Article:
In November 1907, he began studying at Magdalen College in Oxford, where he describes the various friendships cultivated, including with Basil Blackwell, and joining the Bullingdon Club. In the summer, he stayed at the country house of the von Ow-Wachendorffs in Germany. Once back at university, he writes about how he transitioned back into rowing, relationships with members of the rowing team, and selection for the Magdalen and Varsity rowing crews. He shares information on his holidays: summer holidays in Bonn, Germany; then Budapest and Vienna; and Christmas holidays in Florence and Tuscany. He recalls how his decision to spend the Christmas holidays away from his mother and sister irked his mother. The emotional impact of this impacted his rowing.

While at university, Millington-Drake describes the various social engagements he attended, including a fancy-dress ball with Count Felix Elton. He notes how he was disappointed not to make the Oxford Rowing Team in 1910 so instead turned to athletics. However, in 1911, he made the Oxford Rowing Team. During the Easter break of 1910, Millington-Drake visited the United States with his family, which he recounts in detail. He also records the death of King Edward VII and travelling to London for the funeral, meeting the Prince of Wales at Oxford and his role preparing an album to give to Godfrey Thomas in advance of the Prince’s visit to Cape Town.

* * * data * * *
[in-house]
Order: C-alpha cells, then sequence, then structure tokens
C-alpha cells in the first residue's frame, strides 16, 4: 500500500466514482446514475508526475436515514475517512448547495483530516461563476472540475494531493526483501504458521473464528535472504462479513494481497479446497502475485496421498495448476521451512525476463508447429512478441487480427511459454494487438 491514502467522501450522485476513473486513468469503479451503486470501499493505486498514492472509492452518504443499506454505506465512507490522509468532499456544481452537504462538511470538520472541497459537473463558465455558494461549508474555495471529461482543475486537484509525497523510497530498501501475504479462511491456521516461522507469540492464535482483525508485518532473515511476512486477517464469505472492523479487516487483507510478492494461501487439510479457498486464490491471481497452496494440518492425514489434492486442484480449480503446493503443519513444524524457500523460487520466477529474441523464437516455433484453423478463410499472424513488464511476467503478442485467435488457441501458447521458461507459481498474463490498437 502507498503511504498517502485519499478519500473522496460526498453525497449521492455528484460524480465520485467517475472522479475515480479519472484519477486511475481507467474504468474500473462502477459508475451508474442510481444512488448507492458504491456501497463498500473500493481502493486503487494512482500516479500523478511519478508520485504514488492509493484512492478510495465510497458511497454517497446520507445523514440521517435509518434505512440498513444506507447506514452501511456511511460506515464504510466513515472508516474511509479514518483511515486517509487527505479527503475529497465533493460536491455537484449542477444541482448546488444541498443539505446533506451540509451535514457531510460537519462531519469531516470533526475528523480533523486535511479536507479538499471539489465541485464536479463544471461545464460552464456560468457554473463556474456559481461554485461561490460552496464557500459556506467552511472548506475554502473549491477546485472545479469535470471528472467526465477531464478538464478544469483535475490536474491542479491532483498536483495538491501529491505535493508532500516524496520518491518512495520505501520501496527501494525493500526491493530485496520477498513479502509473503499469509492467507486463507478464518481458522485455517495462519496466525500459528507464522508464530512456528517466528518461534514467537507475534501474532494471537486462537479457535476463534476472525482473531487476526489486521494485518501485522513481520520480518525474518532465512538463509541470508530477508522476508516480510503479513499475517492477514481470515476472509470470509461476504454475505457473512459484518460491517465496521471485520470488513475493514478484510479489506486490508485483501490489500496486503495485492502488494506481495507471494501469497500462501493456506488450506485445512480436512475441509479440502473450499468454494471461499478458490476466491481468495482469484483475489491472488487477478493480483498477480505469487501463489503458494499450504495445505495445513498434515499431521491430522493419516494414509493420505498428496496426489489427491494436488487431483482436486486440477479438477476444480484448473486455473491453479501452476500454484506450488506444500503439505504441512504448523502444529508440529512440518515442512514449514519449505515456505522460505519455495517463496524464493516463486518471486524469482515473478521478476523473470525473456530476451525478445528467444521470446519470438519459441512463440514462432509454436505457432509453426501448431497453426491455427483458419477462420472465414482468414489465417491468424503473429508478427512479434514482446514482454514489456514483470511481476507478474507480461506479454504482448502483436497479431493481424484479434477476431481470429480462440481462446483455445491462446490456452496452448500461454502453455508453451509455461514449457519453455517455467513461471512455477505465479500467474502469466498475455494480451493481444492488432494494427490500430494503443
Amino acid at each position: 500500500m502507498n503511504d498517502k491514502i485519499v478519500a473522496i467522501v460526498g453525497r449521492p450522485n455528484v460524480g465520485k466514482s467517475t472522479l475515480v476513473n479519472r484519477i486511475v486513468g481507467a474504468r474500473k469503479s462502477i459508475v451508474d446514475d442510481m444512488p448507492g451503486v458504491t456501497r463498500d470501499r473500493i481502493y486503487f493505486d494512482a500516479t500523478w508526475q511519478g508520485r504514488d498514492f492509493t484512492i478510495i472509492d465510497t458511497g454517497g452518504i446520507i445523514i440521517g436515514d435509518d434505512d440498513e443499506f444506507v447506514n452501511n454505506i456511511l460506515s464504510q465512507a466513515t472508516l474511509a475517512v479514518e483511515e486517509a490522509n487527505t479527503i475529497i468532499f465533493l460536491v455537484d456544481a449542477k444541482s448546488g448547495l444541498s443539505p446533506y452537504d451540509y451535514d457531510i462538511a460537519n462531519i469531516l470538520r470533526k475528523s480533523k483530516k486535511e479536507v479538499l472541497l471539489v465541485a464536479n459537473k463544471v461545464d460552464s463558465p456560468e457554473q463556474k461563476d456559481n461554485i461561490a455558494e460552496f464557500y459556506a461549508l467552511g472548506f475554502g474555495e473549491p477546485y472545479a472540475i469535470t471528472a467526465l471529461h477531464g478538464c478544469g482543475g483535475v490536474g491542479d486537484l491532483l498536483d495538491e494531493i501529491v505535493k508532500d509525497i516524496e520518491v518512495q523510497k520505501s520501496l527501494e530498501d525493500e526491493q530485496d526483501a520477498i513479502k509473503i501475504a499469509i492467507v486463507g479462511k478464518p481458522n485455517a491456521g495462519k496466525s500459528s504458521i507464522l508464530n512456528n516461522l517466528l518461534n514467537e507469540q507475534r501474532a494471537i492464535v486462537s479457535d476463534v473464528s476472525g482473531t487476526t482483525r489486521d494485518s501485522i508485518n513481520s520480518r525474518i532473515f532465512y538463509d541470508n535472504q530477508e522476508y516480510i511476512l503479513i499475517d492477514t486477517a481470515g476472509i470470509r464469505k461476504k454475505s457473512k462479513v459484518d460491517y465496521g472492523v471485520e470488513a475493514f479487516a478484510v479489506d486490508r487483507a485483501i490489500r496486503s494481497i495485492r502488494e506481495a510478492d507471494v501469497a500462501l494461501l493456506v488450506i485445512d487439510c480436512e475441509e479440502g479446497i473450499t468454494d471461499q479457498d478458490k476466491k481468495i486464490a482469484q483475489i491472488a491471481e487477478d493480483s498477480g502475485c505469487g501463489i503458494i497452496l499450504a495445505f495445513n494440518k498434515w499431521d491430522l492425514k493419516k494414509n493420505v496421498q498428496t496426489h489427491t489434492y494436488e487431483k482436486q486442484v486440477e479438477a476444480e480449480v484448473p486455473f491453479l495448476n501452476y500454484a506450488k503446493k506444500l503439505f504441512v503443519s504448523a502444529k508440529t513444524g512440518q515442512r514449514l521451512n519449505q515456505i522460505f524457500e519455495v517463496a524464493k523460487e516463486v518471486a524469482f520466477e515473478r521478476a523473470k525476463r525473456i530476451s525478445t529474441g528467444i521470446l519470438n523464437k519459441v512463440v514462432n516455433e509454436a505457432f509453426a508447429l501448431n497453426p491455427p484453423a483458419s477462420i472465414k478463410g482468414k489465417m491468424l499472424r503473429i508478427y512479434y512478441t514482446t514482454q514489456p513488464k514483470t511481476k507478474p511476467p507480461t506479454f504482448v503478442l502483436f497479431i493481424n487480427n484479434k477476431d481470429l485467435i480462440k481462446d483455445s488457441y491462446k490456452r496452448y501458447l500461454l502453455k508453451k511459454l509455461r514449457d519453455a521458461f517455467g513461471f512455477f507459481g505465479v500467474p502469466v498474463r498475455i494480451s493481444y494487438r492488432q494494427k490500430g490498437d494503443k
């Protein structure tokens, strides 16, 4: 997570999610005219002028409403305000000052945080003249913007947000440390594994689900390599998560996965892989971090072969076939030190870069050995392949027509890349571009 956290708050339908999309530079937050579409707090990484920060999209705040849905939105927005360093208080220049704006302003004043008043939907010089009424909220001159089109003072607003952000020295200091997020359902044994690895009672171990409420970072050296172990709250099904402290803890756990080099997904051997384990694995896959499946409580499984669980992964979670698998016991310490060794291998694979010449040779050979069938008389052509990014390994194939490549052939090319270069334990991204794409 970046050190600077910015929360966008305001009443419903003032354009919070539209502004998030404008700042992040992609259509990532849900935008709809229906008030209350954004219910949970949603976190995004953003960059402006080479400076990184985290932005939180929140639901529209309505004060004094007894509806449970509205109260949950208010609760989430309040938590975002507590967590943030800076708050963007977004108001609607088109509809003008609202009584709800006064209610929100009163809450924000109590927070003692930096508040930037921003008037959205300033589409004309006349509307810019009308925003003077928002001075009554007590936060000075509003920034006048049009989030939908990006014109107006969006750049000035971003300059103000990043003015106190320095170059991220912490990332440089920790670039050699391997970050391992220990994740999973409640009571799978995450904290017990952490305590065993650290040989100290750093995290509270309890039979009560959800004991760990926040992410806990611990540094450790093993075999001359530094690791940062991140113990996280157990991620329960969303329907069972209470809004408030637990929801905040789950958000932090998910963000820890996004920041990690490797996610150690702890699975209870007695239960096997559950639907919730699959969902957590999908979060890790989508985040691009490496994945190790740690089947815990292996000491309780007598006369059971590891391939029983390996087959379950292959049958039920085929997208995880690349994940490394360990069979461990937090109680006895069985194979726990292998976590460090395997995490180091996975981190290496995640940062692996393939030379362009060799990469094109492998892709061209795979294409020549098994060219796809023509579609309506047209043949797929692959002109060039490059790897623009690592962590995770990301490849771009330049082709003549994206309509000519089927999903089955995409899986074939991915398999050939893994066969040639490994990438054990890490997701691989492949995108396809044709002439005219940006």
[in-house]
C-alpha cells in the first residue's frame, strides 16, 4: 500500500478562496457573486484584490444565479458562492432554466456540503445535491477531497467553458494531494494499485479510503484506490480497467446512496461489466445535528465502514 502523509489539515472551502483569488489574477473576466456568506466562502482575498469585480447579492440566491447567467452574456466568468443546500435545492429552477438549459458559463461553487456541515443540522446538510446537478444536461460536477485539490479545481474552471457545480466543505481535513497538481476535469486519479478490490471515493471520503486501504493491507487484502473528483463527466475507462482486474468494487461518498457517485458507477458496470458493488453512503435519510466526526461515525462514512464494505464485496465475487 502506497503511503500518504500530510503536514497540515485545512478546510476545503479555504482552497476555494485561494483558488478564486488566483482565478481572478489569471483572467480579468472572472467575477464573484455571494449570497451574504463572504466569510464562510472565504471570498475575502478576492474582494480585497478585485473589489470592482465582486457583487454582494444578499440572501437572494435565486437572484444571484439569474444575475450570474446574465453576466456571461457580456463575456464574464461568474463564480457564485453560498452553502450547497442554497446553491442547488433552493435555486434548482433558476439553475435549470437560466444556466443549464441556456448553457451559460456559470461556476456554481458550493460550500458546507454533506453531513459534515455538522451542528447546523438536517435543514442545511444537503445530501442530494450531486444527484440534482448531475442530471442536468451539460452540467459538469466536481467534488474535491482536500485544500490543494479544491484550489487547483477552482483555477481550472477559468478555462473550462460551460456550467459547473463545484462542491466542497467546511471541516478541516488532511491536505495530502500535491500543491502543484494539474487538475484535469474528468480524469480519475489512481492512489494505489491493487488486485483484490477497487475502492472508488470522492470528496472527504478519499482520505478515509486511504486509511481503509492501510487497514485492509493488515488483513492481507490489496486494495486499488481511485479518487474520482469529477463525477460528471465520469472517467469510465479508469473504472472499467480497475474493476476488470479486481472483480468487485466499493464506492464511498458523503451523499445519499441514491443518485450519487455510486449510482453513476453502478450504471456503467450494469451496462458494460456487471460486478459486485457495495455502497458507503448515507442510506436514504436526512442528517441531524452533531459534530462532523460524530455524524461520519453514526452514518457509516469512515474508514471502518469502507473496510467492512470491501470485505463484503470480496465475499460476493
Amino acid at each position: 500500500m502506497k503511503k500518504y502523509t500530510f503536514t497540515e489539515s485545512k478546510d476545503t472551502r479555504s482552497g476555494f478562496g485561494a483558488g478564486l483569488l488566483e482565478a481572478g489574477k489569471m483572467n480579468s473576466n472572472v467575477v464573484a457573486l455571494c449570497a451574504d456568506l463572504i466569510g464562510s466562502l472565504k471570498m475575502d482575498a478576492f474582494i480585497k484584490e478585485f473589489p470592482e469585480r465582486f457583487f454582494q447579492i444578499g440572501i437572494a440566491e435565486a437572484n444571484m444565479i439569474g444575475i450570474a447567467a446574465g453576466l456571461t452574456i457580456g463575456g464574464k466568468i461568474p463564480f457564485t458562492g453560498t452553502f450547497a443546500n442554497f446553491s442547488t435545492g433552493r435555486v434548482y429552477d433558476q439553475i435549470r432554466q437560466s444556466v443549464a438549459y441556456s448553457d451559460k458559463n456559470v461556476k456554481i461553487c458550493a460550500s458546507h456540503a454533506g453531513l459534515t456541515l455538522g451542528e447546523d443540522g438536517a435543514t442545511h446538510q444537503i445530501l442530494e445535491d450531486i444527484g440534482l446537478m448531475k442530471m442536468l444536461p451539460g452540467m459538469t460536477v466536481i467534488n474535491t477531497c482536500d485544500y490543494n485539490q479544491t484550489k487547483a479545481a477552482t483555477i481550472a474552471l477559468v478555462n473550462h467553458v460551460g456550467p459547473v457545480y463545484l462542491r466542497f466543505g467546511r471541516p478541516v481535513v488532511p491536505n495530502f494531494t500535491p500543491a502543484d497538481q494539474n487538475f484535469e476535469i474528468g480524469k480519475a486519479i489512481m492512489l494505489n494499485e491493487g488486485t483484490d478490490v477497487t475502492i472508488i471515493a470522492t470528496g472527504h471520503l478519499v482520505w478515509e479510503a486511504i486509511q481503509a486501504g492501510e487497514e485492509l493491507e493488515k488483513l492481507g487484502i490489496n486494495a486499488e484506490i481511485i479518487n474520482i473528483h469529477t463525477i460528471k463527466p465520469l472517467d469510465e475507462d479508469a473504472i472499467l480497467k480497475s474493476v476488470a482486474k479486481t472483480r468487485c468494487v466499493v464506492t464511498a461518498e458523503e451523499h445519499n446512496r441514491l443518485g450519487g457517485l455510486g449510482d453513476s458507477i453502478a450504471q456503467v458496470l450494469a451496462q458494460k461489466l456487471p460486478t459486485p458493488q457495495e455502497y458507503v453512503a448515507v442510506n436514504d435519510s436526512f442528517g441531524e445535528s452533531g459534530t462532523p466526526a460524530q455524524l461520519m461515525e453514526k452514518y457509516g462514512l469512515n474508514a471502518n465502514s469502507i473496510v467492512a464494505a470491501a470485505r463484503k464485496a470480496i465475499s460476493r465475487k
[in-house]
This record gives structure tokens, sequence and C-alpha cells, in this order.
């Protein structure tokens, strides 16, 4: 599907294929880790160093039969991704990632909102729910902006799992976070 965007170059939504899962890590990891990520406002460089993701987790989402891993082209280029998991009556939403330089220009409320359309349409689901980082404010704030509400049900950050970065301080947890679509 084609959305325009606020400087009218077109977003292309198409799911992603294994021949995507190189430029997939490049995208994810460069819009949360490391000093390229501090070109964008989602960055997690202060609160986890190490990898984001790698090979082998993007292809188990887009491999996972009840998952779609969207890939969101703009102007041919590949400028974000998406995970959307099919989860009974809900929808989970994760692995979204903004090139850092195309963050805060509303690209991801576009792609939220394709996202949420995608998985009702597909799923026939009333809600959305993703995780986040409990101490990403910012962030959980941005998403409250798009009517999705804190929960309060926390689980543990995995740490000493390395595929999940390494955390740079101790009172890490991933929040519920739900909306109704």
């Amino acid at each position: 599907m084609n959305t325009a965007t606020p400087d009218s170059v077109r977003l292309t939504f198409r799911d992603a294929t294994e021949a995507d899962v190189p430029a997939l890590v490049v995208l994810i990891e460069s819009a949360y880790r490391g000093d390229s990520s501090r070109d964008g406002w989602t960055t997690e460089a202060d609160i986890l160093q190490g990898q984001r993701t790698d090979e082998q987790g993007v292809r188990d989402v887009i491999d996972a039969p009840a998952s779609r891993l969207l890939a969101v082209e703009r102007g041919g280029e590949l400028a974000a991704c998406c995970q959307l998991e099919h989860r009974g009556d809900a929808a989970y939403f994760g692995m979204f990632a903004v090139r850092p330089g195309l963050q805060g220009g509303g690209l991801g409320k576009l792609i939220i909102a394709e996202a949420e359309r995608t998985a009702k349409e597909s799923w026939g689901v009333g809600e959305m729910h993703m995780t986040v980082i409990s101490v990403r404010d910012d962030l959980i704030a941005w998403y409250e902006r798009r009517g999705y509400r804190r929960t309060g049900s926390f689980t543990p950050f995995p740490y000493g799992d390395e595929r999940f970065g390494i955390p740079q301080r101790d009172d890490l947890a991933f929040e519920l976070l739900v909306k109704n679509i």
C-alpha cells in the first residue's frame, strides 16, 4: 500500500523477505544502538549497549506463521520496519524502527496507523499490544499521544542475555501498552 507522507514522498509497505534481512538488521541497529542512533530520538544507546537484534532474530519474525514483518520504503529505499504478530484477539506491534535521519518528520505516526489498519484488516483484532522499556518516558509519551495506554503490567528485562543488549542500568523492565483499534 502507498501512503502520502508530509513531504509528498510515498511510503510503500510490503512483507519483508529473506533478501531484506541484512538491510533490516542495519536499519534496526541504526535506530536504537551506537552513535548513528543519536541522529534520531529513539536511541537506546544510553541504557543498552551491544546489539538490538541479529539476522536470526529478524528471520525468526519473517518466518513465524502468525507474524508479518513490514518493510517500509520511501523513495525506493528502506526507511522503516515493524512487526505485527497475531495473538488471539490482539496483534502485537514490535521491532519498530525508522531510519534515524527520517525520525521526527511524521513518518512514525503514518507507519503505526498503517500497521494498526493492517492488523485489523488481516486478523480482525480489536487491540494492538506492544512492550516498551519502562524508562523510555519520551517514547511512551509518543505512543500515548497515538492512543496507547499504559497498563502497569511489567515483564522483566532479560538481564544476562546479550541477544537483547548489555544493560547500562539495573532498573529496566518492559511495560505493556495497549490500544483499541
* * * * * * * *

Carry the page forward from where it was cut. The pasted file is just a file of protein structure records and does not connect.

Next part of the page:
Millington-Drake spent much time at universities in Berlin and Munich, returning to Oxford for his Finals, where he attained a second-class degree. He then took his diplomatic service exams. After passing these exams, he writes about working for the Foreign Office in 1912 on the Shatt Al-Arab question. On 17 March 1913, he worked as an attaché to the British Embassy in St Petersburg, Russia. It was here that he began a friendship with Felix Youssoupoff, known at the time as Count Elston. His memoir details his move to Russia, including preparations of his new flat, highlights of the Russian season [social events], and the wedding of Felix to Princess Irenè.

The last part of the memoir records the escalation of the First World War, recalling a telegram from Edward Grey confirming that Britain was at war. Millington-Drake describes some of the escalating military developments and working into the early hours of the morning every day. It was at the outset of war that he received a telegram notifying him that he would be transferred from St Petersburg to Buenos Aires, Argentina, where he was promoted to Third Secretary at the British Embassy, and was the only diplomatic (career) secretary to the Minister Sir Reginald Tower.

The memoir is followed by an appendix which includes a reproduction of the preface to a souvenir booklet issued on the opening of the Macnaghten War Memorial Library at Eton, for which Millington-Drake sourced various books and arranged for them to be signed by their authors.


  • Existence: 1889 - 1915

Conditions Governing Access

From the Fonds:

The diaries and letter books (ref. MLDK 11) may only be seen with the permission of the family. The rest of the collection is open for consultation by researchers using Churchill Archives Centre, Churchill College, Cambridge.


1 volume(s)

Language of Materials



Published as 'Upstream: 40 years on the Thames and the Plate' by Dolman Scott Publishing in March 2022.


Catalogued by Cherish Watton, Archives Assistant, August 2022.

Repository Details

Part of the Churchill Archives Centre Repository

Churchill Archives Centre
Churchill College
Cambridge Cambridgeshire CB3 0DS United Kingdom
+44 (0)1223 336087